Contributor OF THE WEEK
Violence, Murder, and Dispossession – The Human Cost of the Australian Gold Rush – By Outback Family History reader Jenni Hodge
Rushing for gold makes a few individual fortunes, and breaks the hearts and lives of many more. While it is undoubtedly true that, on a larger level, the Australian gold rush greatly aided the Australian economy and helped Australia grow from a backwater convict-dump to a player of some note on the world stage, on a personal level it was devastating to many of the families who were involved. At the first whiff of gold, the adult male population of Australia deserted homes, families, businesses, and all other responsibilities in order to flock, en masse, to the goldfields. As the Migration Heritage Centre Point out, “Ship crews deserted, leaving vessels stranded in port, shepherds left their flocks, government officials, clerks, teachers and policemen left their jobs in the excitement. Soon they were joined by thousands of immigrants from Europe, America, China and New Zealand keen to try their luck.”
This caused heartache and devastation among the people they left behind – and it was often not much better for the prospectors themselves. Many laboured for weeks, months, years in appalling conditions yet had to return home with empty hands and broken spirits – if they made it back at all. Perhaps worst of all was the situation met with by the Aboriginal peoples of the goldfields, who were evicted unceremoniously and often violently from their ancestral lands. While the gold rush undoubtedly had positive economic and even (in the long term) societal effects, its human cost should not be forgotten. Many of our ancestors suffered great hardships in the pursuit of this shiny rock, and the emotional scars the experiences left behind would reverberate throughout their families for generations.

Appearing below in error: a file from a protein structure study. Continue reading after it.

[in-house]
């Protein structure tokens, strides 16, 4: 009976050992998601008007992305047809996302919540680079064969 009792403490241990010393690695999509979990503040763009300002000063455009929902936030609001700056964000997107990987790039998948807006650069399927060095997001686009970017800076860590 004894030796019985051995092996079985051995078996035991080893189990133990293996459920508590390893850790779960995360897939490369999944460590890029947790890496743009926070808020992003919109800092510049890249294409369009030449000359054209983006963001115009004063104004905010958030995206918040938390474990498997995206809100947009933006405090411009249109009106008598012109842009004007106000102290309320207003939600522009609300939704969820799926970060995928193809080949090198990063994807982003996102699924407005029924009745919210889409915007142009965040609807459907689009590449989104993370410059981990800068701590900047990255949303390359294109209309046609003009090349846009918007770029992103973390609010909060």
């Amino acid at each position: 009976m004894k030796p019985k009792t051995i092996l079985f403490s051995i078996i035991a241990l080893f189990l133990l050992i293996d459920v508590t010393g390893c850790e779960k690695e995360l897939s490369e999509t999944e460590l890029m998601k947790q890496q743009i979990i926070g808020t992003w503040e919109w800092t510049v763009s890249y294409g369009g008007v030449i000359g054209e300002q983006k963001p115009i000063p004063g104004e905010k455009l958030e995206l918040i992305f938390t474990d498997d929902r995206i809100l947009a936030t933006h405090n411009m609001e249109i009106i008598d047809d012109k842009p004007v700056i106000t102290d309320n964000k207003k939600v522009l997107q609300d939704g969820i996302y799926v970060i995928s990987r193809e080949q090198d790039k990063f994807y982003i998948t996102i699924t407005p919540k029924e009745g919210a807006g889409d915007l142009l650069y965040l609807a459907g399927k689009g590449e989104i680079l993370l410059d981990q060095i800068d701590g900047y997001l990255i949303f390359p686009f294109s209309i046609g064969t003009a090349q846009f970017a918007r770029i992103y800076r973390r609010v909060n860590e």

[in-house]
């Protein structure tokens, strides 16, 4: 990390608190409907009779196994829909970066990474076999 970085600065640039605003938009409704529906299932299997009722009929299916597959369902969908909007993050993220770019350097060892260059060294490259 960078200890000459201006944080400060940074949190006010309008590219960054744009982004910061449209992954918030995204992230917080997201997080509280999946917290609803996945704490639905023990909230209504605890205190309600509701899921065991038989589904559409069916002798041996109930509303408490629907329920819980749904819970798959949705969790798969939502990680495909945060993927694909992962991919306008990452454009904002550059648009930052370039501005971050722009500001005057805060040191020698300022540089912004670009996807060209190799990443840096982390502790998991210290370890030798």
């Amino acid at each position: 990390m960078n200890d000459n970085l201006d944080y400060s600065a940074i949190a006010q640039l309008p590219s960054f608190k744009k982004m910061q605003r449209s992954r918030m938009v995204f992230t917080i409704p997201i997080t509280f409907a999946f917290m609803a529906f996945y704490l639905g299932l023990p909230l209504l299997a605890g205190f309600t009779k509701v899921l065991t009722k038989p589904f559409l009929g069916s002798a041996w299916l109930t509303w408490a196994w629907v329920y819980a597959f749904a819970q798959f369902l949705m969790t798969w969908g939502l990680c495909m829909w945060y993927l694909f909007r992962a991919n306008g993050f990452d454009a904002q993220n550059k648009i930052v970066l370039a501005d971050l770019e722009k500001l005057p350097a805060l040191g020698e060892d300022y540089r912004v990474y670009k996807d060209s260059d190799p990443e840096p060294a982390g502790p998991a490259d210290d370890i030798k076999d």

Conditions on the goldfields during the height of the gold rush were appalling. Impoverished and desperate prospectors lived in cramped, squalid camps. Every day, their hopes would be dashed and their frustrations rise – with devastating results. While many have extolled the virtuous nature of life on the Australian goldfields in comparison to that of the Californian goldfields, evidence is beginning to emerge that the life of the Australian gold prospector was not as clean, calm, and sober as contemporary commentators were keen to portray it. Violence against the Aboriginal people in particular was extreme and often sadistic, revealing a cesspool of frustration and resentment bubbling beneath the surface of unsuccessful prospectors, and breaking out into ostensibly racially motivated violence. Immigrant gold miners, too, suffered greatly in this manner – yet such acts of xenophobic violence tended to go unreported.